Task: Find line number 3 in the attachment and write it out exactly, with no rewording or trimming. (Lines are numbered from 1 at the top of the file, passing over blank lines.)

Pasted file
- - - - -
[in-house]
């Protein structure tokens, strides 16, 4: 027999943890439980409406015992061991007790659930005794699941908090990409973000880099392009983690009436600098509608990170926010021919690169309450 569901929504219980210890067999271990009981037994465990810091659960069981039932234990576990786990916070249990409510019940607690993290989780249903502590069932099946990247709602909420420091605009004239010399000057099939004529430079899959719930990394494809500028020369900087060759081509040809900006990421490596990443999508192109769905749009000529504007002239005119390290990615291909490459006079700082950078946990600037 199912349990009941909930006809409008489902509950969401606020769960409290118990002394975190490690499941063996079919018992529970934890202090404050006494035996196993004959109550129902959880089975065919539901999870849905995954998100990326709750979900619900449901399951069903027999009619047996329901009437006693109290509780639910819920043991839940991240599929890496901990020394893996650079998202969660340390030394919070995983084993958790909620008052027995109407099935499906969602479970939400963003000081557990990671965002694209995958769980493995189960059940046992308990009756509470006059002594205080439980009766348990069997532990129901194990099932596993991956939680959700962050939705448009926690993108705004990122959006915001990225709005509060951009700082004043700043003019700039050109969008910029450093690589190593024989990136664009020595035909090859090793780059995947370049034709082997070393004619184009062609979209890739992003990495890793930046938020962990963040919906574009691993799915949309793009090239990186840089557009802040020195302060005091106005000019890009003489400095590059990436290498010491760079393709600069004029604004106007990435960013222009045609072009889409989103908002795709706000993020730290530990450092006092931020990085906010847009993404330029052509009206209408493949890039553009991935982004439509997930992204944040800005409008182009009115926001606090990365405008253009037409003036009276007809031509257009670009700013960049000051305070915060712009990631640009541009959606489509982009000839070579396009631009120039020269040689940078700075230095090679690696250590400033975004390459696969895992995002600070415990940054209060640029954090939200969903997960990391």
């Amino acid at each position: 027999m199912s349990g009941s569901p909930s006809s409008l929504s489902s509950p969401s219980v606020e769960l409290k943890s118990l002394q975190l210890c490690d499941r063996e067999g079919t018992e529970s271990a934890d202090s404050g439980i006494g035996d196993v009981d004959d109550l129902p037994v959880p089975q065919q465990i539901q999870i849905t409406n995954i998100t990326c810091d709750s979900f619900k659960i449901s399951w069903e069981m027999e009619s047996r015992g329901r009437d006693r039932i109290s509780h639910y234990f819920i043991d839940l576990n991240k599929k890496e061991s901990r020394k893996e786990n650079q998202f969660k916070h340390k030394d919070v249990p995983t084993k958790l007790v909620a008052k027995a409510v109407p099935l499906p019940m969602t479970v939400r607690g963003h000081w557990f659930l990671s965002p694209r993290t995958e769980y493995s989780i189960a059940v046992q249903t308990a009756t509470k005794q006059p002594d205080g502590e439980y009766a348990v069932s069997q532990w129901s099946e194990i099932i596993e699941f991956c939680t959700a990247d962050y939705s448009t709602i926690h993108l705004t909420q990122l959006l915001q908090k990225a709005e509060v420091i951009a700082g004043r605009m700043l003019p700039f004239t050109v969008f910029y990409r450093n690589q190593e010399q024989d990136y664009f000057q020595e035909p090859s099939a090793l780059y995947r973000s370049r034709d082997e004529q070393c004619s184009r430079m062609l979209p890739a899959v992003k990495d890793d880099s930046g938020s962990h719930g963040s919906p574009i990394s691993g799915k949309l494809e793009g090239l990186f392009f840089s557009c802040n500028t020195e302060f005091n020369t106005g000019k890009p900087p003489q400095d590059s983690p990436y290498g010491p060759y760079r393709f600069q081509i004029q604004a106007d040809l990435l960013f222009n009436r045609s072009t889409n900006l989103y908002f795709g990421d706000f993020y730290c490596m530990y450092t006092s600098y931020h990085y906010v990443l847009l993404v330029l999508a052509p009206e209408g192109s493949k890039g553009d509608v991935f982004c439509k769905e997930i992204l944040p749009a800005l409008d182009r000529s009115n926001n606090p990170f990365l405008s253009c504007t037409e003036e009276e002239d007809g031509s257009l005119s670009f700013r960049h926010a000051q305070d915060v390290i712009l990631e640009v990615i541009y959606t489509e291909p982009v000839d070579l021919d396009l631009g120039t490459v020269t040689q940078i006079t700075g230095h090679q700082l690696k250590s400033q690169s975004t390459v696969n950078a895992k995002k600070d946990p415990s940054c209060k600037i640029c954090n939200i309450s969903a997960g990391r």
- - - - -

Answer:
């Amino acid at each position: 027999m199912s349990g009941s569901p909930s006809s409008l929504s489902s509950p969401s219980v606020e769960l409290k943890s118990l002394q975190l210890c490690d499941r063996e067999g079919t018992e529970s271990a934890d202090s404050g439980i006494g035996d196993v009981d004959d109550l129902p037994v959880p089975q065919q465990i539901q999870i849905t409406n995954i998100t990326c810091d709750s979900f619900k659960i449901s399951w069903e069981m027999e009619s047996r015992g329901r009437d006693r039932i109290s509780h639910y234990f819920i043991d839940l576990n991240k599929k890496e061991s901990r020394k893996e786990n650079q998202f969660k916070h340390k030394d919070v249990p995983t084993k958790l007790v909620a008052k027995a409510v109407p099935l499906p019940m969602t479970v939400r607690g963003h000081w557990f659930l990671s965002p694209r993290t995958e769980y493995s989780i189960a059940v046992q249903t308990a009756t509470k005794q006059p002594d205080g502590e439980y009766a348990v069932s069997q532990w129901s099946e194990i099932i596993e699941f991956c939680t959700a990247d962050y939705s448009t709602i926690h993108l705004t909420q990122l959006l915001q908090k990225a709005e509060v420091i951009a700082g004043r605009m700043l003019p700039f004239t050109v969008f910029y990409r450093n690589q190593e010399q024989d990136y664009f000057q020595e035909p090859s099939a090793l780059y995947r973000s370049r034709d082997e004529q070393c004619s184009r430079m062609l979209p890739a899959v992003k990495d890793d880099s930046g938020s962990h719930g963040s919906p574009i990394s691993g799915k949309l494809e793009g090239l990186f392009f840089s557009c802040n500028t020195e302060f005091n020369t106005g000019k890009p900087p003489q400095d590059s983690p990436y290498g010491p060759y760079r393709f600069q081509i004029q604004a106007d040809l990435l960013f222009n009436r045609s072009t889409n900006l989103y908002f795709g990421d706000f993020y730290c490596m530990y450092t006092s600098y931020h990085y906010v990443l847009l993404v330029l999508a052509p009206e209408g192109s493949k890039g553009d509608v991935f982004c439509k769905e997930i992204l944040p749009a800005l409008d182009r000529s009115n926001n606090p990170f990365l405008s253009c504007t037409e003036e009276e002239d007809g031509s257009l005119s670009f700013r960049h926010a000051q305070d915060v390290i712009l990631e640009v990615i541009y959606t489509e291909p982009v000839d070579l021919d396009l631009g120039t490459v020269t040689q940078i006079t700075g230095h090679q700082l690696k250590s400033q690169s975004t390459v696969n950078a895992k995002k600070d946990p415990s940054c209060k600037i640029c954090n939200i309450s969903a997960g990391r």